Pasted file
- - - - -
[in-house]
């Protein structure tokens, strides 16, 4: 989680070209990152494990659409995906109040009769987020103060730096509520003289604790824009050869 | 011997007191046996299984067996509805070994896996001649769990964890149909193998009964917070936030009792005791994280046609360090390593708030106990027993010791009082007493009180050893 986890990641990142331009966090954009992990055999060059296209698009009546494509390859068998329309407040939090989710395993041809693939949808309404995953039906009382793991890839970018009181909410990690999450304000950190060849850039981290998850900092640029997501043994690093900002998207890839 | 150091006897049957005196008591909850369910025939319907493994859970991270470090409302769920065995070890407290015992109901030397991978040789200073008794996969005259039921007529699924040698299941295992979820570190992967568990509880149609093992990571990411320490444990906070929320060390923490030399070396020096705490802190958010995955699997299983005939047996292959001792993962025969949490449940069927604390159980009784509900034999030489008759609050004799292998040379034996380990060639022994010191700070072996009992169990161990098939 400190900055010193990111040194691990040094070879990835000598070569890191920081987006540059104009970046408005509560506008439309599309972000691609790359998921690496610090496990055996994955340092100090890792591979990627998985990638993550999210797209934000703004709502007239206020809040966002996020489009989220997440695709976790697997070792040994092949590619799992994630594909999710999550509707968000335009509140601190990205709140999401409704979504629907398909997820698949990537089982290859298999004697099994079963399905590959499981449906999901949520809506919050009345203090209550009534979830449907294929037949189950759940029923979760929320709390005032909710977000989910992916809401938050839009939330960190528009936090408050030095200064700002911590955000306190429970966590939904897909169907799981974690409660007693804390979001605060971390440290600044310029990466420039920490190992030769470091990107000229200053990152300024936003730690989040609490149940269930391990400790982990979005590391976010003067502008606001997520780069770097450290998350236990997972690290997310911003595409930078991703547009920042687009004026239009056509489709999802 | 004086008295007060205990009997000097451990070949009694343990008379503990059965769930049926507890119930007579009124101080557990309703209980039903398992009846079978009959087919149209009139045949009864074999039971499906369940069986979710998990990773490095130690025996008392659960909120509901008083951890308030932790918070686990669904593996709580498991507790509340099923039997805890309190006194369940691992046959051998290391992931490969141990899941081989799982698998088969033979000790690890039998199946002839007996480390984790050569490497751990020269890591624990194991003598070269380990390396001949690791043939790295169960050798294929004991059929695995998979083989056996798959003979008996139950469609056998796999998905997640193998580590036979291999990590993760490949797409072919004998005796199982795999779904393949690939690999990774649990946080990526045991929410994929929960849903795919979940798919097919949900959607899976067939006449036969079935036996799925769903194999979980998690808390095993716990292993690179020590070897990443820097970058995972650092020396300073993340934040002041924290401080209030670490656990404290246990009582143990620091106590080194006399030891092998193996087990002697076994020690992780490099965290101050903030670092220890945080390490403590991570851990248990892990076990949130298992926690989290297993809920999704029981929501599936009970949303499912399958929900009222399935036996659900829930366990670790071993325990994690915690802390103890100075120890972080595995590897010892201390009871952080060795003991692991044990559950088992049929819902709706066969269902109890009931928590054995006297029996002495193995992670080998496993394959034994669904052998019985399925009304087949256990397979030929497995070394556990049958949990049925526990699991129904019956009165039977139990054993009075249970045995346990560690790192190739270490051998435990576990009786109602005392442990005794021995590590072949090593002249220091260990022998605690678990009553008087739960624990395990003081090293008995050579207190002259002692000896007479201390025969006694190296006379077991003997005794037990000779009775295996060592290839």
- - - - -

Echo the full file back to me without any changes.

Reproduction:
[in-house]
């Protein structure tokens, strides 16, 4: 989680070209990152494990659409995906109040009769987020103060730096509520003289604790824009050869 | 011997007191046996299984067996509805070994896996001649769990964890149909193998009964917070936030009792005791994280046609360090390593708030106990027993010791009082007493009180050893 986890990641990142331009966090954009992990055999060059296209698009009546494509390859068998329309407040939090989710395993041809693939949808309404995953039906009382793991890839970018009181909410990690999450304000950190060849850039981290998850900092640029997501043994690093900002998207890839 | 150091006897049957005196008591909850369910025939319907493994859970991270470090409302769920065995070890407290015992109901030397991978040789200073008794996969005259039921007529699924040698299941295992979820570190992967568990509880149609093992990571990411320490444990906070929320060390923490030399070396020096705490802190958010995955699997299983005939047996292959001792993962025969949490449940069927604390159980009784509900034999030489008759609050004799292998040379034996380990060639022994010191700070072996009992169990161990098939 400190900055010193990111040194691990040094070879990835000598070569890191920081987006540059104009970046408005509560506008439309599309972000691609790359998921690496610090496990055996994955340092100090890792591979990627998985990638993550999210797209934000703004709502007239206020809040966002996020489009989220997440695709976790697997070792040994092949590619799992994630594909999710999550509707968000335009509140601190990205709140999401409704979504629907398909997820698949990537089982290859298999004697099994079963399905590959499981449906999901949520809506919050009345203090209550009534979830449907294929037949189950759940029923979760929320709390005032909710977000989910992916809401938050839009939330960190528009936090408050030095200064700002911590955000306190429970966590939904897909169907799981974690409660007693804390979001605060971390440290600044310029990466420039920490190992030769470091990107000229200053990152300024936003730690989040609490149940269930391990400790982990979005590391976010003067502008606001997520780069770097450290998350236990997972690290997310911003595409930078991703547009920042687009004026239009056509489709999802 | 004086008295007060205990009997000097451990070949009694343990008379503990059965769930049926507890119930007579009124101080557990309703209980039903398992009846079978009959087919149209009139045949009864074999039971499906369940069986979710998990990773490095130690025996008392659960909120509901008083951890308030932790918070686990669904593996709580498991507790509340099923039997805890309190006194369940691992046959051998290391992931490969141990899941081989799982698998088969033979000790690890039998199946002839007996480390984790050569490497751990020269890591624990194991003598070269380990390396001949690791043939790295169960050798294929004991059929695995998979083989056996798959003979008996139950469609056998796999998905997640193998580590036979291999990590993760490949797409072919004998005796199982795999779904393949690939690999990774649990946080990526045991929410994929929960849903795919979940798919097919949900959607899976067939006449036969079935036996799925769903194999979980998690808390095993716990292993690179020590070897990443820097970058995972650092020396300073993340934040002041924290401080209030670490656990404290246990009582143990620091106590080194006399030891092998193996087990002697076994020690992780490099965290101050903030670092220890945080390490403590991570851990248990892990076990949130298992926690989290297993809920999704029981929501599936009970949303499912399958929900009222399935036996659900829930366990670790071993325990994690915690802390103890100075120890972080595995590897010892201390009871952080060795003991692991044990559950088992049929819902709706066969269902109890009931928590054995006297029996002495193995992670080998496993394959034994669904052998019985399925009304087949256990397979030929497995070394556990049958949990049925526990699991129904019956009165039977139990054993009075249970045995346990560690790192190739270490051998435990576990009786109602005392442990005794021995590590072949090593002249220091260990022998605690678990009553008087739960624990395990003081090293008995050579207190002259002692000896007479201390025969006694190296006379077991003997005794037990000779009775295996060592290839």